Nurses Aren't Immune to Prescription Drug Abuse

Alexandra Wilson Pecci, for HealthLeaders Media , April 29, 2014

There's been a rash of headlines involving healthcare workers abusing—and sometimes overdosing and dying from—prescription drugs. Can you spot the addicted nurses in your organization?

Nurse Jackie

In December, a cardiovascular ICU nurse was found dead in the bathroom of a University of Michigan hospital. Months later, The Ann Arbor News reported that she died from an overdose of the opiate fentanyl and the benzodiazepine midazolam, two sedatives that are used for surgical patients.

Prescription painkiller abuse is a huge and growing problem in the United States. In January, Vermont Governor Peter Shumlin (D) devoted his entire state of the state address to the Green State's drug addiction crisis, which he said, "started as an Oxycontin and prescription drug addiction problem… [and] has now grown into a full-blown heroin crisis."

The problem is so prevalent in our culture that even the title character on the Showtime series Nurse Jackie, who works at a New York City hospital, is an addict.

According to the CDC, drug overdose rates have more than tripled since 1990. More than 36,000 people died from drug overdoses in 2008, and most of these deaths were caused by prescription drugs. And prescription painkillers specifically were involved in 14,800 overdose deaths in 2008, more than cocaine and heroin combined, the CDC says.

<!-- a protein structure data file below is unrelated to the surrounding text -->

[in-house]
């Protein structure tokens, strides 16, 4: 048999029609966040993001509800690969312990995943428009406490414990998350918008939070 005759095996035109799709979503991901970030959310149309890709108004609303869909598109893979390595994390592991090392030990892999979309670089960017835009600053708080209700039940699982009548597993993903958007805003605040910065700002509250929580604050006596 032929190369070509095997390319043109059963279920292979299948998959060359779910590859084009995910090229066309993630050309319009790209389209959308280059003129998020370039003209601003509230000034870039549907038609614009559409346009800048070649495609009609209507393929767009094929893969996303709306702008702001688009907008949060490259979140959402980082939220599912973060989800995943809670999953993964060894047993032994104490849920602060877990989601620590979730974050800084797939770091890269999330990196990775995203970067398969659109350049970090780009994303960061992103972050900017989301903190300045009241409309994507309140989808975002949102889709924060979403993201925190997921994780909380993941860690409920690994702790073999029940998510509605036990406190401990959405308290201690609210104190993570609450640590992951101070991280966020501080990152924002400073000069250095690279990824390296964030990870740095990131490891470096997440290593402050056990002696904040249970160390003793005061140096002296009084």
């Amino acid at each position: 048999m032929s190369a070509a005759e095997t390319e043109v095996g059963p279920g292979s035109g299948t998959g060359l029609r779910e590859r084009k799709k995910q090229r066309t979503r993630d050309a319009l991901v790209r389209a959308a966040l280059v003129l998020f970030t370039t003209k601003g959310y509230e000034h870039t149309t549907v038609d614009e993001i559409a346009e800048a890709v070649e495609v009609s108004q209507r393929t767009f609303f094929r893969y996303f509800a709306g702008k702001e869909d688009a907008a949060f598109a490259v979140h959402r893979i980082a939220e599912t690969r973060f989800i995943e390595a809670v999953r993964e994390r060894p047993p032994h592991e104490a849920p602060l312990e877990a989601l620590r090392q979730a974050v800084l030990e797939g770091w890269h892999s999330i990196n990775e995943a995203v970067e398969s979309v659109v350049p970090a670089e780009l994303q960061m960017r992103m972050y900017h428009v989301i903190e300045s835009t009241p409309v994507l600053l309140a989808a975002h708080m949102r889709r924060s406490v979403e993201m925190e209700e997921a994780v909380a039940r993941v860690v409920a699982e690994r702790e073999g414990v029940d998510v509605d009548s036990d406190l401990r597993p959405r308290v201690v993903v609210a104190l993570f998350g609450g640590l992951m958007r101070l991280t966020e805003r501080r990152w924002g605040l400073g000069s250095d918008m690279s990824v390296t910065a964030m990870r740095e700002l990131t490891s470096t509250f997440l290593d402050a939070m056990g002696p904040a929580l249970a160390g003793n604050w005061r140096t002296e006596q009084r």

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1 comments on "Nurses Aren't Immune to Prescription Drug Abuse"

with held by request to maintain animity (5/2/2014 at 5:49 PM)
In 1990 I was diverting drugs from a major medical center in California.Because of a knowledgeable and compassionate Director I was given some choices. I chose to "clean up my act" and was allowed to enter the Diversion Program in the state of California. I spent 5 years in this program under the scrutiny of a microscope (or so it seemed). I have been successful for 24 years at staying sober and clean one day at a time. What I am particularly surprised at the article that makes it sound as if there is still so little seemingly being done throughout the U.S. on this issue. Perhaps I have misunderstood the article. If I have understood it I am wondering why it is still taking so long to get this situation under control nation-wide. I get financial issues, and other excuses but please, my experience with Diversion while a pain in the ass for those 5 years allowed me to become a better person to all; family, patients, friends, my career and myself included. Again and again polls show that nurses are the most trusted disciplines around. California did the heavy lifting, adopt the model and lets get on with rehab and life.




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